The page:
Napier and the Annoyance's style of comedy has also changed, with fewer put-downs and fewer punch lines. In Poo Poo they attempted to create an evening of surrealistic or dadaist comedy, not unlike Tristan Tzara's insanely nonlinear play The Gasheart. Characters in Poo Poo spoke in rhyme, carried huge signs, wore weird clothes, and generally uttered one non sequitur after another. In Hot Monkey Pi Napier creates a hostile, absurd universe not unlike the insane asylum that was the open-ended setting for Poo Poo Le Arse: characters rarely speak or think linearly, and no one really listens to anyone else. To make matters more confusing, Napier's ensemble doubles and triples roles, filling the play with a bewildering array of characters--born-again Christians, housebound retirees, bigoted butchers, acid-tripping adolescents, suburbanites looking for an angry fix. These characters interact in dozens of short scenes, some of them no longer than a line or two, staged on one or another of three stages and up and down the aisles.

Because Napier is a good director--the Annoyance's best--he's able to shape these fragments into an intriguing evening that tugs at the imagination, leading us on with the promise that this apparent chaos will soon make sense. Then he teasingly fails to deliver. Unfortunately, despite the formal innovations--breaking up the show into many small scenes and setting them all over the theater--Napier never manages to address the real source of the company's artistic crisis: the inability to tell a story worth listening to.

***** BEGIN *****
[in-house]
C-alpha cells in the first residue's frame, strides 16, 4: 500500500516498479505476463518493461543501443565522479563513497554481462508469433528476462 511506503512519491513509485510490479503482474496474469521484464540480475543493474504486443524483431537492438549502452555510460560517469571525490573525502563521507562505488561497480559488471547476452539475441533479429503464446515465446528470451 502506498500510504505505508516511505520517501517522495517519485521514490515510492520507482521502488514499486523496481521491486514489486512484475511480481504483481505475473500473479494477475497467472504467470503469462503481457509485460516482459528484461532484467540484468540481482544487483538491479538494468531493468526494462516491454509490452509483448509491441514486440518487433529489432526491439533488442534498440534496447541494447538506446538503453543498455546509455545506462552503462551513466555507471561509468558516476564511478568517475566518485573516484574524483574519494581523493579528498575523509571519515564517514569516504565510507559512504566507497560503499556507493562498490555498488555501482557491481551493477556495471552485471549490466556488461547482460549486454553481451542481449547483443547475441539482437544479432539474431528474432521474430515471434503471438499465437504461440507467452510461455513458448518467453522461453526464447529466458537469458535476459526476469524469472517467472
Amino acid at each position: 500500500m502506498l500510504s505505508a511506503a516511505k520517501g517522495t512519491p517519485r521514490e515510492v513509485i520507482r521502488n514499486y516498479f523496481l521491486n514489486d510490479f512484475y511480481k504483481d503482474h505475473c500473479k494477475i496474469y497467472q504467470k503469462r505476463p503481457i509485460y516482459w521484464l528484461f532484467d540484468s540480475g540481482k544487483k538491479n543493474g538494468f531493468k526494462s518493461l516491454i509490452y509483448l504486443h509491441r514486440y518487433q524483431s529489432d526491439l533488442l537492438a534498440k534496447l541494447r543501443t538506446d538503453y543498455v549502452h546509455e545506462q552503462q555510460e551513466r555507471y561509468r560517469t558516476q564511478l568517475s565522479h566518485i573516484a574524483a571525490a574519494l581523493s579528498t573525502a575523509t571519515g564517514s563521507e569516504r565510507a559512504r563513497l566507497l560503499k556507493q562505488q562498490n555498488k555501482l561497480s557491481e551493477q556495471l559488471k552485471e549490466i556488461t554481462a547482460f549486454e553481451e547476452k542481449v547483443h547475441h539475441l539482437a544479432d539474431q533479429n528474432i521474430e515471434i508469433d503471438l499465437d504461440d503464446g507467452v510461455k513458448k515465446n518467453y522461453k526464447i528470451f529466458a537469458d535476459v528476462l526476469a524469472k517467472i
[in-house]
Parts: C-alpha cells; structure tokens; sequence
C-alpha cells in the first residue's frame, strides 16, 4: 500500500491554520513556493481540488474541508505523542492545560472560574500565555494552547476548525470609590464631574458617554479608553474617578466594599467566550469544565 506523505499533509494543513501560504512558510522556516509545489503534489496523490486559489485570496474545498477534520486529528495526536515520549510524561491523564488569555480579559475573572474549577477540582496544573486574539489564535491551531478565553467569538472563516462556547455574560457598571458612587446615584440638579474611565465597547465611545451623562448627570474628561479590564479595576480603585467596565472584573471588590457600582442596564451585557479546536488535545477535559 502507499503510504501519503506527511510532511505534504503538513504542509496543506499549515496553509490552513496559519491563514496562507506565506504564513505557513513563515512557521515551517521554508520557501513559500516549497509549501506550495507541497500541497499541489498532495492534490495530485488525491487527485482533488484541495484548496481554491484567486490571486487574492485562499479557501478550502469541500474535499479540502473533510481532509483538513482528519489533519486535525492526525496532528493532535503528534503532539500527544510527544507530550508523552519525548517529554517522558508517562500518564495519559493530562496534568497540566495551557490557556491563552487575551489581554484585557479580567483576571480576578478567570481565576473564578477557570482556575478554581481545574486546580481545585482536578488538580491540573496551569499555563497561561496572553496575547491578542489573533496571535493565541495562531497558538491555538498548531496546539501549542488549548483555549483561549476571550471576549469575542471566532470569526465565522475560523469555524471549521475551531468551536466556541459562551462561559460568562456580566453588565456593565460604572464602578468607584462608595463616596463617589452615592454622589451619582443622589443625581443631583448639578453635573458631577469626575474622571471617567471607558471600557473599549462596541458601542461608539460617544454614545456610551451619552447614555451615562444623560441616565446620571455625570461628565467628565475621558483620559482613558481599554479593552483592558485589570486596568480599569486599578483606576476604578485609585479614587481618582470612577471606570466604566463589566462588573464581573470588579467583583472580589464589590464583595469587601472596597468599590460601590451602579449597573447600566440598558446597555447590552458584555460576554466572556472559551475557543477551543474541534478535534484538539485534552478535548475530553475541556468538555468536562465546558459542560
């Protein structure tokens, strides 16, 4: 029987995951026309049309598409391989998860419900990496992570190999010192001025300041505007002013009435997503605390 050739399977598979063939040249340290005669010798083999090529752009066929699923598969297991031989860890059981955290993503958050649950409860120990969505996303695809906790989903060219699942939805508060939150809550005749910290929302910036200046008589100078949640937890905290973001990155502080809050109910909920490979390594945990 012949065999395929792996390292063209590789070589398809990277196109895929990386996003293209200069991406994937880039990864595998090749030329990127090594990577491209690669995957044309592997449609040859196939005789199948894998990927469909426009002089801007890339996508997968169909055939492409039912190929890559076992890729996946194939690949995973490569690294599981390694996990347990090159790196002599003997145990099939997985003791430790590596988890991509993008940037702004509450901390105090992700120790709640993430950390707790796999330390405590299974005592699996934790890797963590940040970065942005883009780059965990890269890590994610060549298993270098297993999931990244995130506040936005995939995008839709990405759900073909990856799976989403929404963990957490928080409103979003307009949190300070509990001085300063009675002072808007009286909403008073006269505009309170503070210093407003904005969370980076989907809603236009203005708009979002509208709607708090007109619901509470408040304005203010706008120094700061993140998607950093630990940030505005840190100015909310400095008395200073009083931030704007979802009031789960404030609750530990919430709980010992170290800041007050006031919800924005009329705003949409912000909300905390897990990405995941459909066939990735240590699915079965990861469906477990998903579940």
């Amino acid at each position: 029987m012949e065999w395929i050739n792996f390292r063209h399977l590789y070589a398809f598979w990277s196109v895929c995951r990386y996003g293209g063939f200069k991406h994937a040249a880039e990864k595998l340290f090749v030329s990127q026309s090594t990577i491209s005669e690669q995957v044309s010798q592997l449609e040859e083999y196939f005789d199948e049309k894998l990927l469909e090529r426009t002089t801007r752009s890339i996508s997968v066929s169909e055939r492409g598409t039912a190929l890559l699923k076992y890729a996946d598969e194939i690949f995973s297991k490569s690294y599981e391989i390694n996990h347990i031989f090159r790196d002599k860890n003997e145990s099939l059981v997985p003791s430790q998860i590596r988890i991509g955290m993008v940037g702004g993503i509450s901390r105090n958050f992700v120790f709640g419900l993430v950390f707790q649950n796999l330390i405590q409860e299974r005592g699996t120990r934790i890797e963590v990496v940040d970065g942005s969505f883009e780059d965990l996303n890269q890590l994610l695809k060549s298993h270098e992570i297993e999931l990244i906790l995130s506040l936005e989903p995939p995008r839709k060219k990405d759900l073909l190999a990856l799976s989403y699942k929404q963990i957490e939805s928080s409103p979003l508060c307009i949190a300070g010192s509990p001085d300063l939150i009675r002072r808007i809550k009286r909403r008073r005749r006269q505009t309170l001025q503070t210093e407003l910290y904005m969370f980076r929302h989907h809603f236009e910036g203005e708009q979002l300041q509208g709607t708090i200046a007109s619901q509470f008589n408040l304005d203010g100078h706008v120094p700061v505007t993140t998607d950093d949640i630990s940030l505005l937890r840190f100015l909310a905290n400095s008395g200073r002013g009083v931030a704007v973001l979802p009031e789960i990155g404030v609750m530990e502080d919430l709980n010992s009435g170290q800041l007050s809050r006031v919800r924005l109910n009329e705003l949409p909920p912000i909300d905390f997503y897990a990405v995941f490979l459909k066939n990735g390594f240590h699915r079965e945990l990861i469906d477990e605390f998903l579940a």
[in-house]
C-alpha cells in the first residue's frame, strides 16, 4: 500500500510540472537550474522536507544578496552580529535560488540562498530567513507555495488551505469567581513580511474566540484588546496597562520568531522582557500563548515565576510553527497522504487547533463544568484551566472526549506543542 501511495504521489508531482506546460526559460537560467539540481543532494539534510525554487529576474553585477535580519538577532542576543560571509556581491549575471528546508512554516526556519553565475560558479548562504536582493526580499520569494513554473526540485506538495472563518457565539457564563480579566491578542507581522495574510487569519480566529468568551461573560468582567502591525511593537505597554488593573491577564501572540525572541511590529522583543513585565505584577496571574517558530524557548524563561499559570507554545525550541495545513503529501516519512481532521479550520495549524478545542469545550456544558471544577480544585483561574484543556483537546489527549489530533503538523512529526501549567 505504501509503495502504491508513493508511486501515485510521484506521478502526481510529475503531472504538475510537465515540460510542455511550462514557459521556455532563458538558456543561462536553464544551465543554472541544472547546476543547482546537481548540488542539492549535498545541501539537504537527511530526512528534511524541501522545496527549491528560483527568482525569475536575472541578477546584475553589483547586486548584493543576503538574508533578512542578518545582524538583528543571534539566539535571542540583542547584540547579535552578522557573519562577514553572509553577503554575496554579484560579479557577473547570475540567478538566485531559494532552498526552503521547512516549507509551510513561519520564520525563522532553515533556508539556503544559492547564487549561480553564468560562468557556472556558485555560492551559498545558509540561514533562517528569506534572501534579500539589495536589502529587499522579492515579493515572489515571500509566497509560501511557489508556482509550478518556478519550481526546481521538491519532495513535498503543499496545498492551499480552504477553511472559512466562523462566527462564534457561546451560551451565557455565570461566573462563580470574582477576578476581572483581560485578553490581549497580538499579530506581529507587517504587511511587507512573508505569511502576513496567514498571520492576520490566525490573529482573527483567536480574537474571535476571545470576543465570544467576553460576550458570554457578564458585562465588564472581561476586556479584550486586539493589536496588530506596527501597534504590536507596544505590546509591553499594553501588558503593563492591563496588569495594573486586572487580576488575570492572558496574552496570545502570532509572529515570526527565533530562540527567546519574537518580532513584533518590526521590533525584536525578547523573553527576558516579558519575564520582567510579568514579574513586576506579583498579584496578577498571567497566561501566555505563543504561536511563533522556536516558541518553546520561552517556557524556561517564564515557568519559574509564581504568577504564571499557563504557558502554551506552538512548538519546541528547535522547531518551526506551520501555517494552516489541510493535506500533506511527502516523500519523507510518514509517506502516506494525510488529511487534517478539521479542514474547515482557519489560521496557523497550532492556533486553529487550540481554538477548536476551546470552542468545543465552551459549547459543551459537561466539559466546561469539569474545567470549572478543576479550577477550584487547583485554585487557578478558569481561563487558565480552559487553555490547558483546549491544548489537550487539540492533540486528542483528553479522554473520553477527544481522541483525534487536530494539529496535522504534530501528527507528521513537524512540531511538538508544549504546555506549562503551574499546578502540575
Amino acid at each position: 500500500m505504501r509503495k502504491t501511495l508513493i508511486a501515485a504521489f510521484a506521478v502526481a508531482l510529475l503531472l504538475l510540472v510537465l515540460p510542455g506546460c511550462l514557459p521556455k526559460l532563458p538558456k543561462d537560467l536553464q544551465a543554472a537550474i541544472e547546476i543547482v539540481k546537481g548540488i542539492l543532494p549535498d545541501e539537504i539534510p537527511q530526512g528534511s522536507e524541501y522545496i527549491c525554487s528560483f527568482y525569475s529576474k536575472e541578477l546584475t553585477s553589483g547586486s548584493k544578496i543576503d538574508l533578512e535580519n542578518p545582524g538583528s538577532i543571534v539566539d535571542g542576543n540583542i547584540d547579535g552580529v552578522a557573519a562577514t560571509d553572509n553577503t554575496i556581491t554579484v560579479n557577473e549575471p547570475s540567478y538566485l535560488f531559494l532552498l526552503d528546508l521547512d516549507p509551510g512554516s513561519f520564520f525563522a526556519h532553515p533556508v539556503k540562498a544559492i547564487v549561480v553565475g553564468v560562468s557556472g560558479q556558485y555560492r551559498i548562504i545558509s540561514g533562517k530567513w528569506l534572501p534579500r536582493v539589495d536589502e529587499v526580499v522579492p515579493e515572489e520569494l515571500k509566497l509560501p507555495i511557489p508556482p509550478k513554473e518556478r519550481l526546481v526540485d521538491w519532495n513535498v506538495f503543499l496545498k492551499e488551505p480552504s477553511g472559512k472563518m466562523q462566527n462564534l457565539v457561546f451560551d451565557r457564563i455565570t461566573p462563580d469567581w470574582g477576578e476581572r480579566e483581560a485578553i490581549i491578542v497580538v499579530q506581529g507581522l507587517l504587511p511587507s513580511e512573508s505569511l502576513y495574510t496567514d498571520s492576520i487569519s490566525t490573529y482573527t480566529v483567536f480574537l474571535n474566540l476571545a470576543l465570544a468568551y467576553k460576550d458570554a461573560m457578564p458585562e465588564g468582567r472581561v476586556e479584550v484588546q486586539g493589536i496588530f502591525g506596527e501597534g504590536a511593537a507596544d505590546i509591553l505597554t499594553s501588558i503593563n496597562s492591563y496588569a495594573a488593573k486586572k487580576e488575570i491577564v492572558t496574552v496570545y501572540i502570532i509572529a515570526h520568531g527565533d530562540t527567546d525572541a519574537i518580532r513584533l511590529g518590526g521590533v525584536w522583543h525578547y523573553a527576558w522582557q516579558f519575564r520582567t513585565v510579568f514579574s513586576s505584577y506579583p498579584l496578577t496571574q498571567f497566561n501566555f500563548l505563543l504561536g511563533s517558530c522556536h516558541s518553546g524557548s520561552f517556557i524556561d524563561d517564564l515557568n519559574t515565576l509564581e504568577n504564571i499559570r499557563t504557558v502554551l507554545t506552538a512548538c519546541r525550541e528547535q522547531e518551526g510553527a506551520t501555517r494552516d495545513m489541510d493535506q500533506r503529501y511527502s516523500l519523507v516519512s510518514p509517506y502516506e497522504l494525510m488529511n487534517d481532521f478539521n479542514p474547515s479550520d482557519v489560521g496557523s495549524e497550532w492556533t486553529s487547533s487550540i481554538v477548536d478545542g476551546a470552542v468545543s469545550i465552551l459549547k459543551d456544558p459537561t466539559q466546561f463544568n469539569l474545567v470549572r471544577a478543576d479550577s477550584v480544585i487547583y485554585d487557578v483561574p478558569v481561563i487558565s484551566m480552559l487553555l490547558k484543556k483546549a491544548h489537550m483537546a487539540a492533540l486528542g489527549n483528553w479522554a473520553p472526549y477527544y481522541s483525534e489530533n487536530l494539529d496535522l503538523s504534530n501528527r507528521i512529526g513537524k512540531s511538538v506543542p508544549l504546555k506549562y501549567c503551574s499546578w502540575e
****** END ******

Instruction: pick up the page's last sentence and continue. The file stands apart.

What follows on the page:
The problem seems to be that the Annoyance was founded by a group of rebellious, creative twentysomethings, and much of their appeal came from their youthful fuck-it attitude and the gleeful way they gored sacred cows and broke all the rules, even the one about needing to tell a story. But sadly, nothing ages more quickly than attitude. These days even advertisers delight in iconoclasm. And all of Napier's most revolutionary ideas--camped-up gross-out comedy, creating shows from improvisation--have long since been appropriated and surpassed by other theater groups (Cardiff Giant, the Factory, even Second City).

Which leaves Napier and the Annoyance with a dilemma they still haven't been able to solve: How do you break your own rules? How do you rebel against yourself?

Dirty People on Ice, directed by Scot Robinson, is an evening of long-form pure improvisation that attempts to make full use of the Annoyance Theatre's huge performance space (formerly a plumbing-supply warehouse). The audience is placed dead-center in the space, and the actors perform everywhere else: in the circle around the audience, on four platforms in the corners of the room, and all points in between.

This arrangement allowed for some remarkable moments, as when the whole ensemble started running around and around the audience, improvising a scene about people jogging. And there's something wonderfully inspired about asking an audience to turn in circles to follow action that jumps from the northwest stage to the northeast stage to the southeast stage.

The night I saw the show, however, the cast weren't clicking and a good 80 percent of the improvised scenes were about boring characters going nowhere and taking forever to get there. The few truly interesting ideas that came up--as when Susan Messing started playing a condescending goddess come to earth to help mankind--were squashed beneath the less interesting ideas her colleagues were generating.